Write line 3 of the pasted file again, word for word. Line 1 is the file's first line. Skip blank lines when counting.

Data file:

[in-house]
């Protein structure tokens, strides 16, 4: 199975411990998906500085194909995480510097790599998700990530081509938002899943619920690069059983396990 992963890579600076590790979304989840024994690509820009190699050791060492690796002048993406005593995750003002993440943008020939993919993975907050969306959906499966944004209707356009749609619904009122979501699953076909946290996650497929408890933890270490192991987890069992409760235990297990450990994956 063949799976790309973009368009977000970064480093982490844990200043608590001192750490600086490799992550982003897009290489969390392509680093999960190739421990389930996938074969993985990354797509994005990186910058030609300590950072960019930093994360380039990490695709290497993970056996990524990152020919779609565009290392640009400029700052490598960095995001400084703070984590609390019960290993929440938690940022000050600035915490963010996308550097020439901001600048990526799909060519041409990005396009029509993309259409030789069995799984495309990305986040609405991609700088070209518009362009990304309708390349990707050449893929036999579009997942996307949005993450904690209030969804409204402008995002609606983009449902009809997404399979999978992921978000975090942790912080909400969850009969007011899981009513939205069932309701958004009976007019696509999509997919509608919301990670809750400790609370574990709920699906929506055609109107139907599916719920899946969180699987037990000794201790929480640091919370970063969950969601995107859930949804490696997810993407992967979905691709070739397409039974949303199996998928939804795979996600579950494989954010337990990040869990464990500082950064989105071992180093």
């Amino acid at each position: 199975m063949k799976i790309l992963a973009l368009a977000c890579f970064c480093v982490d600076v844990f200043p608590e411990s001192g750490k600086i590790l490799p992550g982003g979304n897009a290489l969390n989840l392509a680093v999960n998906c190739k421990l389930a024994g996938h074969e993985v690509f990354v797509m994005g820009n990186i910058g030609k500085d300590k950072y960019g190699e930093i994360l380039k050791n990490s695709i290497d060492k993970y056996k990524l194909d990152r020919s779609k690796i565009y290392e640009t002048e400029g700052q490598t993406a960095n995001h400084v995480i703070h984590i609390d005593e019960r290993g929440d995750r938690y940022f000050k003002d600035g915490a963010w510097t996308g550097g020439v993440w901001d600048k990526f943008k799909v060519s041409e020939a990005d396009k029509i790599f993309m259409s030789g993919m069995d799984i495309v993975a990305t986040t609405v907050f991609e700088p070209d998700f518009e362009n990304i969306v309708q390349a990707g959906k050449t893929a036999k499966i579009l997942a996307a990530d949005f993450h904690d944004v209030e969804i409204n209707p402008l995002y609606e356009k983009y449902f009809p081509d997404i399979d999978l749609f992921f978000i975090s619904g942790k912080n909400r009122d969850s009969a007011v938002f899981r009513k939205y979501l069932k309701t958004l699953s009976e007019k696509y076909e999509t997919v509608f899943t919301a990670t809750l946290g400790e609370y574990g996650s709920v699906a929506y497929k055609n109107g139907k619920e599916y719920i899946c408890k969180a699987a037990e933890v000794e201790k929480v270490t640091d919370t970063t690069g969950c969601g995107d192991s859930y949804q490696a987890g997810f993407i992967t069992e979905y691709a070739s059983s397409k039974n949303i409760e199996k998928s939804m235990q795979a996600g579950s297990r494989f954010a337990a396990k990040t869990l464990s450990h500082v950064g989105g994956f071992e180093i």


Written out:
């Amino acid at each position: 199975m063949k799976i790309l992963a973009l368009a977000c890579f970064c480093v982490d600076v844990f200043p608590e411990s001192g750490k600086i590790l490799p992550g982003g979304n897009a290489l969390n989840l392509a680093v999960n998906c190739k421990l389930a024994g996938h074969e993985v690509f990354v797509m994005g820009n990186i910058g030609k500085d300590k950072y960019g190699e930093i994360l380039k050791n990490s695709i290497d060492k993970y056996k990524l194909d990152r020919s779609k690796i565009y290392e640009t002048e400029g700052q490598t993406a960095n995001h400084v995480i703070h984590i609390d005593e019960r290993g929440d995750r938690y940022f000050k003002d600035g915490a963010w510097t996308g550097g020439v993440w901001d600048k990526f943008k799909v060519s041409e020939a990005d396009k029509i790599f993309m259409s030789g993919m069995d799984i495309v993975a990305t986040t609405v907050f991609e700088p070209d998700f518009e362009n990304i969306v309708q390349a990707g959906k050449t893929a036999k499966i579009l997942a996307a990530d949005f993450h904690d944004v209030e969804i409204n209707p402008l995002y609606e356009k983009y449902f009809p081509d997404i399979d999978l749609f992921f978000i975090s619904g942790k912080n909400r009122d969850s009969a007011v938002f899981r009513k939205y979501l069932k309701t958004l699953s009976e007019k696509y076909e999509t997919v509608f899943t919301a990670t809750l946290g400790e609370y574990g996650s709920v699906a929506y497929k055609n109107g139907k619920e599916y719920i899946c408890k969180a699987a037990e933890v000794e201790k929480v270490t640091d919370t970063t690069g969950c969601g995107d192991s859930y949804q490696a987890g997810f993407i992967t069992e979905y691709a070739s059983s397409k039974n949303i409760e199996k998928s939804m235990q795979a996600g579950s297990r494989f954010a337990a396990k990040t869990l464990s450990h500082v950064g989105g994956f071992e180093i």